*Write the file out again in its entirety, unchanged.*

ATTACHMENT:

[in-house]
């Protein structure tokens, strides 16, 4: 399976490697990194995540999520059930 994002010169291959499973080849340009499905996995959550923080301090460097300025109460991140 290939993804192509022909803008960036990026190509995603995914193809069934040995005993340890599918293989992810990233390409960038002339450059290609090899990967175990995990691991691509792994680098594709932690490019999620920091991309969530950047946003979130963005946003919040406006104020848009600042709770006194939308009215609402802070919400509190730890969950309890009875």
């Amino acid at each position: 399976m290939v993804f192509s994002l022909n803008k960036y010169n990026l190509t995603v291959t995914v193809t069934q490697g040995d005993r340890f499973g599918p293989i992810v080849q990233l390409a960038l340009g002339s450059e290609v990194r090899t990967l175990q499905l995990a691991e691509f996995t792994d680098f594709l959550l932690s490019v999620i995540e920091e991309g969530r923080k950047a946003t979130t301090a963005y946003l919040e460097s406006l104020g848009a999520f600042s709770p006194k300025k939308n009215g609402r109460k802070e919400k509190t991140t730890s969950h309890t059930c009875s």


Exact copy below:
[in-house]
């Protein structure tokens, strides 16, 4: 399976490697990194995540999520059930 994002010169291959499973080849340009499905996995959550923080301090460097300025109460991140 290939993804192509022909803008960036990026190509995603995914193809069934040995005993340890599918293989992810990233390409960038002339450059290609090899990967175990995990691991691509792994680098594709932690490019999620920091991309969530950047946003979130963005946003919040406006104020848009600042709770006194939308009215609402802070919400509190730890969950309890009875």
């Amino acid at each position: 399976m290939v993804f192509s994002l022909n803008k960036y010169n990026l190509t995603v291959t995914v193809t069934q490697g040995d005993r340890f499973g599918p293989i992810v080849q990233l390409a960038l340009g002339s450059e290609v990194r090899t990967l175990q499905l995990a691991e691509f996995t792994d680098f594709l959550l932690s490019v999620i995540e920091e991309g969530r923080k950047a946003t979130t301090a963005y946003l919040e460097s406006l104020g848009a999520f600042s709770p006194k300025k939308n009215g609402r109460k802070e919400k509190t991140t730890s969950h309890t059930c009875s």